“The Kurds are our allies and we want the Kurdistan Region to be a successful example of democracy. In this regard, we will continue to build democracy in the Kurdistan Region as this is the best means for gaining international support.” This was expressed by Tom Malinowski, US Assistant Secretary of State for Democracy, Labour and Human Rights in a MERI Seminar titled “Seizing the post-ISIS Opportunity for Democracy and Inclusion” held on February 11 in Erbil.
Taking account of the contemporary situation, Mr. Malinowski reiterated that there was greater security and confidence since August 2014 when ISIS came dangerously close to Erbil’s borders. However, important challenges remain that are being addressed by the United States in unison with Baghdad and Erbil. First, Mr. Malinowski appreciated the generosity of the Kurdish people in hosting refugees including 200,000 from Syria as well as IDPs. The United States is concerned about the IDPs who need food, shelter, work, security as well as dignity and has provided US$280 million through the United Nations to alleviate their problems.
Second, Daesh cannot be defeated alone and a broad coalition within Iraq, of Iraq with neighbouring countries as well as the international community is needed to repulse ISIS. Mr. Malinowski reiterated the American commitment to defeating ISIS by exclaiming that “we are standing here with you.” Third, despite the urgency of the military option in the contemporary situation, the underlying problems which gave rise to ISIS are political. In the initial instance, respect for human rights is of utmost importance and human rights atrocities need to be curbed. Alluding to the Sunnis, Malinowski was of the view that if Sunni civilians are killed or targeted, they will have no option but to side with ISIS. While applauding the generosity of Kurds in accepting the Sunnis, Malinowski also spoke of a fear within KRG that the Sunnis will bring ISIS with them. In this regard, a policy and planning is needed that goes beyond the defeat of ISIS. It is imperative that no community is targeted and the process of return of IDPs should be facilitated smoothly and through harmony.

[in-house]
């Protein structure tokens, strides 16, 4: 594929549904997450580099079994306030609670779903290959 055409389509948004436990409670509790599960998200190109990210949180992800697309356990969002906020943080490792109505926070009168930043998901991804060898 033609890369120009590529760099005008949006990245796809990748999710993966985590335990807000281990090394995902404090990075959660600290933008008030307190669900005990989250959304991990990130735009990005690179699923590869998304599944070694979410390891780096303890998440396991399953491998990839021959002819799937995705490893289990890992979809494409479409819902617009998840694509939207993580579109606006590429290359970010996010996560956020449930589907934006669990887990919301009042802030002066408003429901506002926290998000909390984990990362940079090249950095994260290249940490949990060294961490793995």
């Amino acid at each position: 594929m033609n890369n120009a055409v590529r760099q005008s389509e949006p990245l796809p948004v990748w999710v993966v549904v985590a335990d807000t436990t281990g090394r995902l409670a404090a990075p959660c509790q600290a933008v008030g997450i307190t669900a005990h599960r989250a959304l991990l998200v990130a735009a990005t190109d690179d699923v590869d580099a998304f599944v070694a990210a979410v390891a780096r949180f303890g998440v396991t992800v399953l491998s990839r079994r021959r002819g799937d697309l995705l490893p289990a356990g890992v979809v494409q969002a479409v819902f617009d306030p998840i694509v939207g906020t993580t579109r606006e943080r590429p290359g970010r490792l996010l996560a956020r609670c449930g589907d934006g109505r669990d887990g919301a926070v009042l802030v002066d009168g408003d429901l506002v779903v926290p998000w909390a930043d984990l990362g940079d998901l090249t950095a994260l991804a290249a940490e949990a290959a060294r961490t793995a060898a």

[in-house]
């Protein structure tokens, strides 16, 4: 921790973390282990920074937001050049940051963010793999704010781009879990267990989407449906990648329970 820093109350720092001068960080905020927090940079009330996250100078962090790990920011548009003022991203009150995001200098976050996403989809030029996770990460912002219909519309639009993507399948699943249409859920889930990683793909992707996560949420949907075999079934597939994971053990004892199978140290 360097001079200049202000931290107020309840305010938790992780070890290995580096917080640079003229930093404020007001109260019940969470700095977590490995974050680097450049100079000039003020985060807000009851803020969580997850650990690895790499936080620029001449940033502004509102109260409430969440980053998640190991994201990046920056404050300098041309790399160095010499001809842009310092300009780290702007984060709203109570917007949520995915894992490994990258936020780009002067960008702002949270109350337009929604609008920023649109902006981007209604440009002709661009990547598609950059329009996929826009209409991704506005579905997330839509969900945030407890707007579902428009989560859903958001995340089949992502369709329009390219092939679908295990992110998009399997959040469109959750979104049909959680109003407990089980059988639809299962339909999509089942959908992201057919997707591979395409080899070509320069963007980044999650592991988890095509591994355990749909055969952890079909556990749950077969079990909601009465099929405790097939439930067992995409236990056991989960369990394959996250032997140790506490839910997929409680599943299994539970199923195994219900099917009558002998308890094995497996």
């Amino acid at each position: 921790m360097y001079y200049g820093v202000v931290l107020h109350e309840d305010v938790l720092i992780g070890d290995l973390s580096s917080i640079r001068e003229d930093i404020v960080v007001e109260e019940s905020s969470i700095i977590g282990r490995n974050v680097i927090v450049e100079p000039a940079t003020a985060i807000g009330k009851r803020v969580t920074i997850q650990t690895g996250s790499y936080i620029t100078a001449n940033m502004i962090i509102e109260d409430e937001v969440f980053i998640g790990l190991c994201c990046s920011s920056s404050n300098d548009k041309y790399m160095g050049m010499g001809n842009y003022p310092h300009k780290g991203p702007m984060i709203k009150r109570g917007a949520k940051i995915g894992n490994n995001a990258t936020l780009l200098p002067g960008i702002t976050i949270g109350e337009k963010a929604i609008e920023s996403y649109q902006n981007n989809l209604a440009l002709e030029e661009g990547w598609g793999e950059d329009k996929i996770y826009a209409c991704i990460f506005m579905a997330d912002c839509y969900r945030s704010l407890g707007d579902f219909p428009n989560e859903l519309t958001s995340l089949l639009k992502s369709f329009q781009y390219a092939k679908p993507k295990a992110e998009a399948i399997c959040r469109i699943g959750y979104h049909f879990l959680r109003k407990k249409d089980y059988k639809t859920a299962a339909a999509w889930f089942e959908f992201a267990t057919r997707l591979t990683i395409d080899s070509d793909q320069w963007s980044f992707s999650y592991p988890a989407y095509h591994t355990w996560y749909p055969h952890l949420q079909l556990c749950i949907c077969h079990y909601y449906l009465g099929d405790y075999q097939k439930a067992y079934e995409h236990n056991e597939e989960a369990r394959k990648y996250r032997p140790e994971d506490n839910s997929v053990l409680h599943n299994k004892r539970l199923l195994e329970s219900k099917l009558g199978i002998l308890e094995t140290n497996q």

Finally, Mr. Malinowski spoke about a very positive and strong impression about Kurdistan where democratic institutions and values exist as well as a respect for diversity and differences. However, cautioning the Kurds, he reminded that such values may be easily lost when an external threat arises as in the US after September 11, 2001. Drawing on the US experience, Malinowski argued that whenever the US compromised on its values, it not only made a moral but also a strategic mistake. In this regard, the Kurdistan Region needs to preserve its values in face of the existential crisis and that the civil society is the most important element in the war against ISIS.
David Saperstein, US Ambassador-at-large for international religious freedom spoke about how fundamentalist tendencies were to be found in all religions including Buddhist, Christian, Islamic, Jewish and Hindu. The Ambassador emphasised the importance of inter-faith harmony and religious tolerance as pivotal factors in the establishment of world peace.
Professor Dlawer Ala’Aldeen in his opening remarks affirmed that leaders of the Kurdistan Region are committed to democracy and that the people of Kurdistan value the timely American contribution and leadership in the war against ISIS. He called upon the US to continue to support nation-building, democracy, state-building and human rights and these are essential values that the Kurdistan Region shares with the Americans.
In the question and answer session conducted under Chatham House Rules, the issue of human trafficking, religious freedom, entrepreneurship and small and medium enterprises (SMEs) also came up in a lively and engaging discussion.